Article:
Sunday, July 13, 2008

Getting it

I’m always frustrated when I’m in a situation where someone doesn’t “get it.” On a political level, we saw a prime example this week when John McCain’s chief economic advisor, Phil Gramm, informed us that, in this time of financial hardship for many folks, we are simply in a “mental recession” and that we have become a “nation of whiners.” While McCain was quick to distance himself from Gramm’s remarks, the fact remains that McCain himself has been slow to acknowledge, or even recognize, the seriousness of the current economic situation. Time after time, he has pronounced that the “fundamentals of the economy are strong,” seeming to believe that if he says it enough, it will be so. Are we surprised? Only 4 short months ago, our president was dumbfounded when a reported asked him about the prospect of $4 a gallon gas, responding, “Four dollars a gallon? That’s interesting. I hadn’t heard that.” These rich politicians who have very limited contact with us regular folks can’t imagine how we live. When Cindi McCain charges $750,000 in one month on her American Express cards, when she has a closet full of $3000 designer suits, when the McCains own eight expensive residences, I can see why it might be difficult to empathize with someone who lives from paycheck to paycheck, who can’t afford the health care they need, who has lost their home to foreclosure. It’s not just a failure of empathy. It’s a failure of what I like to call “empathic imagination.” These people, living in an insulated world with others like themselves, find it almost impossible to imagine what life is like for those who live in a much different world.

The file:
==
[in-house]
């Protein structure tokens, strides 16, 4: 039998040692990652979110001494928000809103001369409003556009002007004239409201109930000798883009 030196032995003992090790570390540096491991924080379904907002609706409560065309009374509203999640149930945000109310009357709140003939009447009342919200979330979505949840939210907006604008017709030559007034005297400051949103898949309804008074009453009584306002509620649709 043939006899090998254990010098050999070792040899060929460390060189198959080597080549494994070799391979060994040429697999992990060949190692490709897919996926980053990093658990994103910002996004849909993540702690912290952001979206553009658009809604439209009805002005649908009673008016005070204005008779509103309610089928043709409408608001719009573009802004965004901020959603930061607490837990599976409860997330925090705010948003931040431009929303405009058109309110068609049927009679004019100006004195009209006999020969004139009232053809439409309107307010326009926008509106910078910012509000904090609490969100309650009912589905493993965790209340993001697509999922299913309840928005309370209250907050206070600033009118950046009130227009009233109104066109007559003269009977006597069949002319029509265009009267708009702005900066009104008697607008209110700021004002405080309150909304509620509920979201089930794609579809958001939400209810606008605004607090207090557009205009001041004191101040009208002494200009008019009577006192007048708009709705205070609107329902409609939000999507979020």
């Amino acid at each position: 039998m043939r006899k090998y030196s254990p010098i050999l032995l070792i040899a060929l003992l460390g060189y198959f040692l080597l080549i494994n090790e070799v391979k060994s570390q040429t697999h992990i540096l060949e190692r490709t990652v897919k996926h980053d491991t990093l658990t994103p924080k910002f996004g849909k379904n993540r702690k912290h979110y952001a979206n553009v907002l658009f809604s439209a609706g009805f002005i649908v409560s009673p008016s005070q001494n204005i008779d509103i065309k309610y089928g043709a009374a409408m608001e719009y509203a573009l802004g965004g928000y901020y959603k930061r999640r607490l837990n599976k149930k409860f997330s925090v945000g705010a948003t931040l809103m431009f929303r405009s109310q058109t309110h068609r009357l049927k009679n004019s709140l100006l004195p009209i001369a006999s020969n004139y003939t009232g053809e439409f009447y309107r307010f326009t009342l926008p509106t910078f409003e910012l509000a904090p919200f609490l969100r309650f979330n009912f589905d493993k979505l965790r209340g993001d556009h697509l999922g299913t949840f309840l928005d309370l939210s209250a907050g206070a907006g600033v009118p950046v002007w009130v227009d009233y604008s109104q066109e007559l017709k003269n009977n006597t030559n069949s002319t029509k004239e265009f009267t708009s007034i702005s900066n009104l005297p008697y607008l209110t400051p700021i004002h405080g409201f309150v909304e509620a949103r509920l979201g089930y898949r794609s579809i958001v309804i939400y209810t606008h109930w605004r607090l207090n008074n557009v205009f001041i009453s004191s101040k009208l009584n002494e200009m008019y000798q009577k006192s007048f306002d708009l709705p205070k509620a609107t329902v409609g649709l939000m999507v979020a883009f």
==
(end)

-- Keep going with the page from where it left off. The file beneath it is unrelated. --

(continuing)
But this failure of empathic imagination isn’t only a fact of political life. I see it in my everyday life as well and I find it equally frustrating there. One recent experience at work immediately comes to mind because I was so upset about it at the time. Last month I had my annual performance review and received low scores on “Productivity” and “Absenteeism.” The supervisor assured me that the numbers were only based on the time period from October on, after my caseload picked up. Great. In that period of time, I have missed work for minor surgery on my feet, an emergency stress test, two MRIs, my sons’ two visits to the ER, my mother’s two trips to the ER by ambulance, Marcus’ two surgeries and follow-up care, my mother’s regularly scheduled doctor’s visits. I also had to take Gabriel to MHMR every two weeks, but usually managed to drop him off and see a patient or two while he waited. I reminded her that my absences were due to these circumstances and she sort of brushed my protest aside. (Later I checked with the head of HR and found out that I could have been using intermittent Family and Medical Leave Act time for these absences and they wouldn’t have counted against me…it would have been nice if someone had told me that!) Anyway, the supervisor was obviously trying not to seem uncaring and asked a bit about my mother, but what I find at work is that supervisors ask about things like that, but they don’t really want to listen to the answers. I explained that my mother is 89 and legally blind. A few minutes later the supervisor asks me, “Does she still drive?” Say what? Hello? I just said she was blind, plus if she could drive, WHY would I be taking her to her appointments? I also mentioned that one evening recently I tried to call my mother and didn’t get an answer over the course of an hour. My mother almost never leaves her apartment after supper, so I was in a panic. The supervisor laughed and said something like, “I guess you were wondering where she went off to!” I couldn’t believe she didn’t get it, that I was panicked because my first thought was that my mother was lying helpless on the floor after a stroke or heart attack. Naturally that would be my first thought, given her age and the fact that I lost my dad not so long ago. I see this as a failure of empathic imagination, something that I seem to encounter a lot as I am surrounded at work by 20- and 30-somethings, many of whom have responsibility for no one but themselves and have unlimited youthful energy and good health. They literally cannot imagine how life is for me. Maybe 20 or 30 years from now, they’ll understand how things change when you have to manage work while dealing with personal health problems, caring for elderly parents, etc.